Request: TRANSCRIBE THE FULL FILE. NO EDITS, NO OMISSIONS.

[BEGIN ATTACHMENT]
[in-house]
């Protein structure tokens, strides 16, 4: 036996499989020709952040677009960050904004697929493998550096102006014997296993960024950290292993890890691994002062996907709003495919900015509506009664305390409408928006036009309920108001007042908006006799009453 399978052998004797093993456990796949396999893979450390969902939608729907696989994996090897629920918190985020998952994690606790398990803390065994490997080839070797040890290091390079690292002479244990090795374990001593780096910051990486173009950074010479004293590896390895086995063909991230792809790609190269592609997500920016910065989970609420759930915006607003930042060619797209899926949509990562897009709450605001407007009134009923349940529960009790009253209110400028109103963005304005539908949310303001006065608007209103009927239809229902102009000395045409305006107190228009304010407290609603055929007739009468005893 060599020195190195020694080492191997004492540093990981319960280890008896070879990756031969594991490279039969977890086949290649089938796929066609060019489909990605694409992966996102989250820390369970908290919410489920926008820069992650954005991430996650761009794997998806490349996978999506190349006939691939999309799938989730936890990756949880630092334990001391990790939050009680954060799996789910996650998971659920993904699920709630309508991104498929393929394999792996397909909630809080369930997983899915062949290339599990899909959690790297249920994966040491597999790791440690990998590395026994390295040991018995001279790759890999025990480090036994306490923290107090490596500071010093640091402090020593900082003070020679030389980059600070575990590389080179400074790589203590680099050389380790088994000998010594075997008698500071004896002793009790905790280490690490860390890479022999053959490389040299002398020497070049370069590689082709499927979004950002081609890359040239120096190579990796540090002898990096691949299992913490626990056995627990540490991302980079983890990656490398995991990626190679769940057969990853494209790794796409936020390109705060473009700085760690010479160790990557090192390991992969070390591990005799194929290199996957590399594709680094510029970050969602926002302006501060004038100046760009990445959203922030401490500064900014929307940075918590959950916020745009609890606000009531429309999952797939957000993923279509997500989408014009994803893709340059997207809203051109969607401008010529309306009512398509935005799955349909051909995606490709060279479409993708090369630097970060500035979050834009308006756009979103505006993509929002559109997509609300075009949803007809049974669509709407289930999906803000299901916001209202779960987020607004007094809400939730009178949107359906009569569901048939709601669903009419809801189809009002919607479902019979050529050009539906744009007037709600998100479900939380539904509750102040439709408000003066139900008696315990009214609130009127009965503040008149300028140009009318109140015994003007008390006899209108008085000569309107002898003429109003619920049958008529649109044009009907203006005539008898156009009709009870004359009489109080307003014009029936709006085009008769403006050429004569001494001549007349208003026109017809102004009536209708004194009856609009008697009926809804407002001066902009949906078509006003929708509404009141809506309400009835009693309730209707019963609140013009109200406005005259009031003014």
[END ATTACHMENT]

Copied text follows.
[in-house]
């Protein structure tokens, strides 16, 4: 036996499989020709952040677009960050904004697929493998550096102006014997296993960024950290292993890890691994002062996907709003495919900015509506009664305390409408928006036009309920108001007042908006006799009453 399978052998004797093993456990796949396999893979450390969902939608729907696989994996090897629920918190985020998952994690606790398990803390065994490997080839070797040890290091390079690292002479244990090795374990001593780096910051990486173009950074010479004293590896390895086995063909991230792809790609190269592609997500920016910065989970609420759930915006607003930042060619797209899926949509990562897009709450605001407007009134009923349940529960009790009253209110400028109103963005304005539908949310303001006065608007209103009927239809229902102009000395045409305006107190228009304010407290609603055929007739009468005893 060599020195190195020694080492191997004492540093990981319960280890008896070879990756031969594991490279039969977890086949290649089938796929066609060019489909990605694409992966996102989250820390369970908290919410489920926008820069992650954005991430996650761009794997998806490349996978999506190349006939691939999309799938989730936890990756949880630092334990001391990790939050009680954060799996789910996650998971659920993904699920709630309508991104498929393929394999792996397909909630809080369930997983899915062949290339599990899909959690790297249920994966040491597999790791440690990998590395026994390295040991018995001279790759890999025990480090036994306490923290107090490596500071010093640091402090020593900082003070020679030389980059600070575990590389080179400074790589203590680099050389380790088994000998010594075997008698500071004896002793009790905790280490690490860390890479022999053959490389040299002398020497070049370069590689082709499927979004950002081609890359040239120096190579990796540090002898990096691949299992913490626990056995627990540490991302980079983890990656490398995991990626190679769940057969990853494209790794796409936020390109705060473009700085760690010479160790990557090192390991992969070390591990005799194929290199996957590399594709680094510029970050969602926002302006501060004038100046760009990445959203922030401490500064900014929307940075918590959950916020745009609890606000009531429309999952797939957000993923279509997500989408014009994803893709340059997207809203051109969607401008010529309306009512398509935005799955349909051909995606490709060279479409993708090369630097970060500035979050834009308006756009979103505006993509929002559109997509609300075009949803007809049974669509709407289930999906803000299901916001209202779960987020607004007094809400939730009178949107359906009569569901048939709601669903009419809801189809009002919607479902019979050529050009539906744009007037709600998100479900939380539904509750102040439709408000003066139900008696315990009214609130009127009965503040008149300028140009009318109140015994003007008390006899209108008085000569309107002898003429109003619920049958008529649109044009009907203006005539008898156009009709009870004359009489109080307003014009029936709006085009008769403006050429004569001494001549007349208003026109017809102004009536209708004194009856609009008697009926809804407002001066902009949906078509006003929708509404009141809506309400009835009693309730209707019963609140013009109200406005005259009031003014």